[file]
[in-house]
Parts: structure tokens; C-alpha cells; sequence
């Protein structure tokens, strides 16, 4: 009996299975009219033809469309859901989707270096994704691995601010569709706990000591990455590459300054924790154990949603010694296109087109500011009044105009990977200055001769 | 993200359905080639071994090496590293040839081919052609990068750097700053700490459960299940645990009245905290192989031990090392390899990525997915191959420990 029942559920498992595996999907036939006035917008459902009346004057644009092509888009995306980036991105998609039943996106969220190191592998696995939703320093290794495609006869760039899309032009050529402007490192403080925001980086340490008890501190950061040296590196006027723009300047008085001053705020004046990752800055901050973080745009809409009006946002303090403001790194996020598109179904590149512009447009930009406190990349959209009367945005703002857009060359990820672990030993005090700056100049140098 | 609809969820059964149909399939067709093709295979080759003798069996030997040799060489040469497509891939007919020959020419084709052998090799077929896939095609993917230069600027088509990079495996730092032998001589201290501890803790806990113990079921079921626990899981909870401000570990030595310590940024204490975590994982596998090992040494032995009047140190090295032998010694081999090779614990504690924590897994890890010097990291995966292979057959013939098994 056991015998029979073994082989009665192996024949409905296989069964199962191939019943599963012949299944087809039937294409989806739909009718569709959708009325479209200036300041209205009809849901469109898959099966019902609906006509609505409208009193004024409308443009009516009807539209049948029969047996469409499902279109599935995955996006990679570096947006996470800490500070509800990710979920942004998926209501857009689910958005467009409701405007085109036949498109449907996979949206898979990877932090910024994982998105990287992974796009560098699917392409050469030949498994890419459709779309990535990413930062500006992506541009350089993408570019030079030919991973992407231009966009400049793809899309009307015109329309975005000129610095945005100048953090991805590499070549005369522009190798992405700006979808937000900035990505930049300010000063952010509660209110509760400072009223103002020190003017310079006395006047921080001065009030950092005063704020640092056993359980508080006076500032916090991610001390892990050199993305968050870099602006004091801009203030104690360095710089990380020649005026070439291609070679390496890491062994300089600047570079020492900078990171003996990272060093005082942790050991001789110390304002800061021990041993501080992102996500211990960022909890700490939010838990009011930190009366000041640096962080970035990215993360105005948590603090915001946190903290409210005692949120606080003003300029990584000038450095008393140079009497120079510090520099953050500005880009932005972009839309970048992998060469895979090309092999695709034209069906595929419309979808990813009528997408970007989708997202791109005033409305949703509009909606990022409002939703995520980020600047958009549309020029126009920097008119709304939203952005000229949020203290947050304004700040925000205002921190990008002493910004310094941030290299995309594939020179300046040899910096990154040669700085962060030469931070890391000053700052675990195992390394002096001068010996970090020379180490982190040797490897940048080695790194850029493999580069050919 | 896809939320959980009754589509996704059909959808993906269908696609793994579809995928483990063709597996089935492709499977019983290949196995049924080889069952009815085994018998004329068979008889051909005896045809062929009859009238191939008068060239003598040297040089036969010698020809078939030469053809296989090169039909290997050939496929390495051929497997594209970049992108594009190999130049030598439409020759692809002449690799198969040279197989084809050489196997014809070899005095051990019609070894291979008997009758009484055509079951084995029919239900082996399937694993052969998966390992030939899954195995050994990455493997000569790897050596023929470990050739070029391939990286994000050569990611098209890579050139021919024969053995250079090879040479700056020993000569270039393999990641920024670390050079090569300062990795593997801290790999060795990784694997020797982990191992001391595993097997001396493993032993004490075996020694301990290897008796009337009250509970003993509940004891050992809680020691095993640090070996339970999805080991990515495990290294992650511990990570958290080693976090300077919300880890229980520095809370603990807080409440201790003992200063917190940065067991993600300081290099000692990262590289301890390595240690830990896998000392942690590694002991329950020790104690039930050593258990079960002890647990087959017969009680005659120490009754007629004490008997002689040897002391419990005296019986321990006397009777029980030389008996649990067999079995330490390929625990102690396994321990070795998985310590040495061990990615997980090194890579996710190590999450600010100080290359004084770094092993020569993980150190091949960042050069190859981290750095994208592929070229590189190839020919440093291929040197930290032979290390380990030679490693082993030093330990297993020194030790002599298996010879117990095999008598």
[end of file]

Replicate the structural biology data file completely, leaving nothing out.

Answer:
[in-house]
Parts: structure tokens; C-alpha cells; sequence
């Protein structure tokens, strides 16, 4: 009996299975009219033809469309859901989707270096994704691995601010569709706990000591990455590459300054924790154990949603010694296109087109500011009044105009990977200055001769 | 993200359905080639071994090496590293040839081919052609990068750097700053700490459960299940645990009245905290192989031990090392390899990525997915191959420990 029942559920498992595996999907036939006035917008459902009346004057644009092509888009995306980036991105998609039943996106969220190191592998696995939703320093290794495609006869760039899309032009050529402007490192403080925001980086340490008890501190950061040296590196006027723009300047008085001053705020004046990752800055901050973080745009809409009006946002303090403001790194996020598109179904590149512009447009930009406190990349959209009367945005703002857009060359990820672990030993005090700056100049140098 | 609809969820059964149909399939067709093709295979080759003798069996030997040799060489040469497509891939007919020959020419084709052998090799077929896939095609993917230069600027088509990079495996730092032998001589201290501890803790806990113990079921079921626990899981909870401000570990030595310590940024204490975590994982596998090992040494032995009047140190090295032998010694081999090779614990504690924590897994890890010097990291995966292979057959013939098994 056991015998029979073994082989009665192996024949409905296989069964199962191939019943599963012949299944087809039937294409989806739909009718569709959708009325479209200036300041209205009809849901469109898959099966019902609906006509609505409208009193004024409308443009009516009807539209049948029969047996469409499902279109599935995955996006990679570096947006996470800490500070509800990710979920942004998926209501857009689910958005467009409701405007085109036949498109449907996979949206898979990877932090910024994982998105990287992974796009560098699917392409050469030949498994890419459709779309990535990413930062500006992506541009350089993408570019030079030919991973992407231009966009400049793809899309009307015109329309975005000129610095945005100048953090991805590499070549005369522009190798992405700006979808937000900035990505930049300010000063952010509660209110509760400072009223103002020190003017310079006395006047921080001065009030950092005063704020640092056993359980508080006076500032916090991610001390892990050199993305968050870099602006004091801009203030104690360095710089990380020649005026070439291609070679390496890491062994300089600047570079020492900078990171003996990272060093005082942790050991001789110390304002800061021990041993501080992102996500211990960022909890700490939010838990009011930190009366000041640096962080970035990215993360105005948590603090915001946190903290409210005692949120606080003003300029990584000038450095008393140079009497120079510090520099953050500005880009932005972009839309970048992998060469895979090309092999695709034209069906595929419309979808990813009528997408970007989708997202791109005033409305949703509009909606990022409002939703995520980020600047958009549309020029126009920097008119709304939203952005000229949020203290947050304004700040925000205002921190990008002493910004310094941030290299995309594939020179300046040899910096990154040669700085962060030469931070890391000053700052675990195992390394002096001068010996970090020379180490982190040797490897940048080695790194850029493999580069050919 | 896809939320959980009754589509996704059909959808993906269908696609793994579809995928483990063709597996089935492709499977019983290949196995049924080889069952009815085994018998004329068979008889051909005896045809062929009859009238191939008068060239003598040297040089036969010698020809078939030469053809296989090169039909290997050939496929390495051929497997594209970049992108594009190999130049030598439409020759692809002449690799198969040279197989084809050489196997014809070899005095051990019609070894291979008997009758009484055509079951084995029919239900082996399937694993052969998966390992030939899954195995050994990455493997000569790897050596023929470990050739070029391939990286994000050569990611098209890579050139021919024969053995250079090879040479700056020993000569270039393999990641920024670390050079090569300062990795593997801290790999060795990784694997020797982990191992001391595993097997001396493993032993004490075996020694301990290897008796009337009250509970003993509940004891050992809680020691095993640090070996339970999805080991990515495990290294992650511990990570958290080693976090300077919300880890229980520095809370603990807080409440201790003992200063917190940065067991993600300081290099000692990262590289301890390595240690830990896998000392942690590694002991329950020790104690039930050593258990079960002890647990087959017969009680005659120490009754007629004490008997002689040897002391419990005296019986321990006397009777029980030389008996649990067999079995330490390929625990102690396994321990070795998985310590040495061990990615997980090194890579996710190590999450600010100080290359004084770094092993020569993980150190091949960042050069190859981290750095994208592929070229590189190839020919440093291929040197930290032979290390380990030679490693082993030093330990297993020194030790002599298996010879117990095999008598």